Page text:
All you need is a bit of passion, an idea and some confidence. Their advice is that you need to stop focusing on meeting the expectations of being an entrepreneur and just get started with the work. Everyone wants to feel as if they are making a difference, having an impact on peoples lives. And if you can achieve this, then you can consider the work you are doing great. They are referring to designing a product or service that you want, finding a problem in your life and solving it.
A common excuse is that everyone has no time. Fried and Heinemeier Hansson believe that this is no excuse, if you want something bad enough, you do whatever it takes to make the time.
Fried and Heinemeier Hansson believe that if you want to build a successful business, you have to have some depth. Your business needs to have a point of view and have some strong beliefs. And you need to be able to explain to the world what your beliefs are.
This is where mission statements come in. Fried and Heinemeier Hansson explain that they have seen far too many businesses work hard to raise money, only to be unsuccessful or to have regrets. By raising money from the outside, you are giving up some of your freedom.
Fried and Heinemeier Hansson explain that getting money from the outside should be your last resort, try everything else before you have to go down that road. Regarding money, they explain that you often need less money than you think. Everyone thinks you need to go in with plenty of capital, but the reality is you can get started pretty easily with not very much money. And it all worked out. Fried and Heinemeier Hansson explain that you should be aiming to start a business, not a startup.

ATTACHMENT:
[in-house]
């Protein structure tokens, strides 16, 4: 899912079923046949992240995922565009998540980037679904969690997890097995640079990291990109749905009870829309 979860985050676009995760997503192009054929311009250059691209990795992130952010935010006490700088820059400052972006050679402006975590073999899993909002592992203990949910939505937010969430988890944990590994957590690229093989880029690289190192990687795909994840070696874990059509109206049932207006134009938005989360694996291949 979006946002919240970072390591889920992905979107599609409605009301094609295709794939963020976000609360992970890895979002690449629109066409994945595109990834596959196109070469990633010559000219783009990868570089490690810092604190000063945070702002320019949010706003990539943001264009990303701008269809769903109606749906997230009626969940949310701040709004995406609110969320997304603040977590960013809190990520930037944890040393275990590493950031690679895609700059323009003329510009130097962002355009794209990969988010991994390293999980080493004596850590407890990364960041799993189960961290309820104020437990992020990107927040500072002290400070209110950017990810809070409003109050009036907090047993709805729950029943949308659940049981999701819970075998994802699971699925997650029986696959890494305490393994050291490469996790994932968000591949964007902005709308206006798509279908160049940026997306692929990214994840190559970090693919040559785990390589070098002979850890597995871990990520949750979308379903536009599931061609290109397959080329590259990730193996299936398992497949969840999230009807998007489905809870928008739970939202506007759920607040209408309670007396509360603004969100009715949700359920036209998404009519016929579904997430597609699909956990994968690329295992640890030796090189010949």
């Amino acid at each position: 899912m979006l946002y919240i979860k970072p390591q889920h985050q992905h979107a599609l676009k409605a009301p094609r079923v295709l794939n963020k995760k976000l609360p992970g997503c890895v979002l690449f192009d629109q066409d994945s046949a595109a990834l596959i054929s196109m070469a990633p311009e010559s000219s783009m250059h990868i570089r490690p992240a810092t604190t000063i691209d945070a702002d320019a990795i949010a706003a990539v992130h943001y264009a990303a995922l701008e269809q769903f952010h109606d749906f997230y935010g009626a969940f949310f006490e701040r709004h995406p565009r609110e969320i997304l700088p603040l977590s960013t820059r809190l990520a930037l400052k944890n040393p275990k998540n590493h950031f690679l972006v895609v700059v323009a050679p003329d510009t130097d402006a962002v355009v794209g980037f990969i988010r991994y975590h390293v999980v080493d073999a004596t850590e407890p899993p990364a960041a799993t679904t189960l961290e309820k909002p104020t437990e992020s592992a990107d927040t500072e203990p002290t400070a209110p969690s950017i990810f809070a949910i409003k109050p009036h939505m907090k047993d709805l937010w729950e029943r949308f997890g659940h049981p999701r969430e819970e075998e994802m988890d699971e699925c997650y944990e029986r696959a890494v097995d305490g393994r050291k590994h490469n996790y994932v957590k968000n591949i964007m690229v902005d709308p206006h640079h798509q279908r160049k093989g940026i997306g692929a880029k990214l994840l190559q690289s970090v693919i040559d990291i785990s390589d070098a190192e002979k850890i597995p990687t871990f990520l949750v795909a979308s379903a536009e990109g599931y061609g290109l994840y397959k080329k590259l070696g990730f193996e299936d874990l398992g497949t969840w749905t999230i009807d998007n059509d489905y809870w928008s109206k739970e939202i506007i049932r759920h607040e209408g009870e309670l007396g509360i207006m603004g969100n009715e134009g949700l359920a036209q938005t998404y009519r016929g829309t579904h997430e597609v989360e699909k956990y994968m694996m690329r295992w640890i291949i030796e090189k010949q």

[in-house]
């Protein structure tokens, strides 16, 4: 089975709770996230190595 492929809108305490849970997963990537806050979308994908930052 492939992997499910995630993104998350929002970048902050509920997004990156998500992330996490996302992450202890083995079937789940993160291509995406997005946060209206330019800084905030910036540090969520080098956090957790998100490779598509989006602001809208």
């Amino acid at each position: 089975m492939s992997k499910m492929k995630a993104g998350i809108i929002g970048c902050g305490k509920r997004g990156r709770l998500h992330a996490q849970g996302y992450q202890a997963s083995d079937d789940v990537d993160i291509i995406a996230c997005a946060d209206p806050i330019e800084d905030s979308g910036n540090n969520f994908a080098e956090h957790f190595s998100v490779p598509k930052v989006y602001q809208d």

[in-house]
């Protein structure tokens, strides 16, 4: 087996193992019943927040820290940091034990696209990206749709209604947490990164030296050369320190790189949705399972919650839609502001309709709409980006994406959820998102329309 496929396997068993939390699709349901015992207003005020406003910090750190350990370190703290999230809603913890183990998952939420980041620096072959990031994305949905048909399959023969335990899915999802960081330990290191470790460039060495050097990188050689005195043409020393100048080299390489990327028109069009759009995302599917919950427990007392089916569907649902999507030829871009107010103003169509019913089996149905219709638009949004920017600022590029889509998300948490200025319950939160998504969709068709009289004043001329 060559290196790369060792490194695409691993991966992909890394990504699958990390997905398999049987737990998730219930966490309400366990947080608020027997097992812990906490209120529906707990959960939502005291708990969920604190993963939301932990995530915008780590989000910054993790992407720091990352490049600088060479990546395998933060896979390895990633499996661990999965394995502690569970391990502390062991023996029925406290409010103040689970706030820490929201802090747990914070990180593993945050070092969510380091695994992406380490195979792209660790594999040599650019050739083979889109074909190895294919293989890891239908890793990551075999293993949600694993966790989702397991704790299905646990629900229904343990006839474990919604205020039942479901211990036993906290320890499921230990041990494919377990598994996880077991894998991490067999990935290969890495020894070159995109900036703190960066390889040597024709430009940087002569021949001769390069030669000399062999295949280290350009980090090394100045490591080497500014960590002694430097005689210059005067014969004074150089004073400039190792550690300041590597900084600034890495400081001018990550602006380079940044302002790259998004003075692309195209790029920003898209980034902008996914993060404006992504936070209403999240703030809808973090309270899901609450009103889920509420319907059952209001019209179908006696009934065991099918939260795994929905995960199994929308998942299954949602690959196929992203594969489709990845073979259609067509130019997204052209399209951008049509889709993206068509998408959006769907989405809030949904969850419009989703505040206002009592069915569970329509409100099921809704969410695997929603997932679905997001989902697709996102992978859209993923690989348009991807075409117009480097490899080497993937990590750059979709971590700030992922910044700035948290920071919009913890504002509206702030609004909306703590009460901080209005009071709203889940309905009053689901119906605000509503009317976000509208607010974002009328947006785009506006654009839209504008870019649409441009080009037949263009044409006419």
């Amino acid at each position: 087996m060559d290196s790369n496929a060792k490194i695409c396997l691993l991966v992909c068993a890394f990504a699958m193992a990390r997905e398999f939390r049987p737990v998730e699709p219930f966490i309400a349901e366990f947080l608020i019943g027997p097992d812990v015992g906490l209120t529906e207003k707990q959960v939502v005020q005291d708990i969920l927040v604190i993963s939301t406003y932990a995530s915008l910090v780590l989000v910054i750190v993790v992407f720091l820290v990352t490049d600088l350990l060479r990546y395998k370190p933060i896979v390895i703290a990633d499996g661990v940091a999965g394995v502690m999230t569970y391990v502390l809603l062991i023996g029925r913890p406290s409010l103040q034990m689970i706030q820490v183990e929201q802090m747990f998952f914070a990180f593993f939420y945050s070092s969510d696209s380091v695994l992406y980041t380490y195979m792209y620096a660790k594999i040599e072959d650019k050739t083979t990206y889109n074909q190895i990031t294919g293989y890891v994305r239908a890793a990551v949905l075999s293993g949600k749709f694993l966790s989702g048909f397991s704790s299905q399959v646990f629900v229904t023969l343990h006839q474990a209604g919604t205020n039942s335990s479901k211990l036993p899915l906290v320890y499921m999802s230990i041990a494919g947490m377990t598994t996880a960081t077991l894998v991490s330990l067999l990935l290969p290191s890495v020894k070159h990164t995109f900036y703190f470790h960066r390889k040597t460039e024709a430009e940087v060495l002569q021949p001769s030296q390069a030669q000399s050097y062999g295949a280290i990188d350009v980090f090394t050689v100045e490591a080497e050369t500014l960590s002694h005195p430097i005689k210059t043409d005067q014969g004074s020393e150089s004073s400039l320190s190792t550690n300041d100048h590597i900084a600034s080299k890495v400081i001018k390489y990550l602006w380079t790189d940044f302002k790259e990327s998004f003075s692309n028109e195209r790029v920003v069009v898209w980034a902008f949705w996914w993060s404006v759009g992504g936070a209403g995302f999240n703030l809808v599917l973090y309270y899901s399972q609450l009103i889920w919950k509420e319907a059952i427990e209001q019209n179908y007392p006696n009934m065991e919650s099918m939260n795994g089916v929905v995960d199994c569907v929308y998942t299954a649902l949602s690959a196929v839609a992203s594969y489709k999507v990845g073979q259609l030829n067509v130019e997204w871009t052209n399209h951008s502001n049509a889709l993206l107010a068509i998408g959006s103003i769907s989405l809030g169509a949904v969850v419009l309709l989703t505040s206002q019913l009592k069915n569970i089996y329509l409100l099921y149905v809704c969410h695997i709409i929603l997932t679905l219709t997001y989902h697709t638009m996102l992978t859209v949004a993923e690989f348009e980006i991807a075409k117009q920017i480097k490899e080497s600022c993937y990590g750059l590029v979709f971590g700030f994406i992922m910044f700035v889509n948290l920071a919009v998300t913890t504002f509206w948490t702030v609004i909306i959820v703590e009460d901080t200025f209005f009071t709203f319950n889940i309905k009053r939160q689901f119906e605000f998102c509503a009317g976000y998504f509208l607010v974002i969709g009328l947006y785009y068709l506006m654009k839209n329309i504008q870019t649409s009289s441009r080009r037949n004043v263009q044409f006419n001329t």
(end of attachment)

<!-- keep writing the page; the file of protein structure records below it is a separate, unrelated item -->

Often, people use the concept of a startup as a safety net from the real world, as a way to protect themselves if they failed, and a way to avoid dealing with the nitty gritty of a real business such as payrolls and profit.
If you go into your project, treating it as a real business, you are much more likely to succeed. Worry about profit from the get-go, pay people appropriately and ensure that all your bills and deadlines are met.
By doing this it will be easier to keep going. Another issue that Fried and Heinemeier Hansson have is with exit strategies. Why are you planning to fail? You should be planning for success. However, Fried and Heinemeier Hansson explain that these constraints are not necessarily negative if you look at them from a different perspective they can be an opportunity.
The authors also agree that you need to stop worrying about all the finer details early on. The authors recommend that you get stuck into finalising the basics and can worry about the details later. Decide and move forward. Fried and Heinemeier Hansson have a strong point of view when it comes to building products. They firmly believe that you should build half a product, not a half-assed product.
Instead of trying to get ten different aspects of the product perfect, start with just one. Consider the time and resources you have available and establish what is possible. And the authors want you to remember that less is more. The stuff you have to do is where you should begin. When explaining the epicentre, Fried and Heinemeier Hansson use the example of a hot dog stand.
But what you should really focus on is the hot dog. That is the epicentre. The rest can come later. Fried and Heinemeier Hansson explain that you should build your business about things that will not change.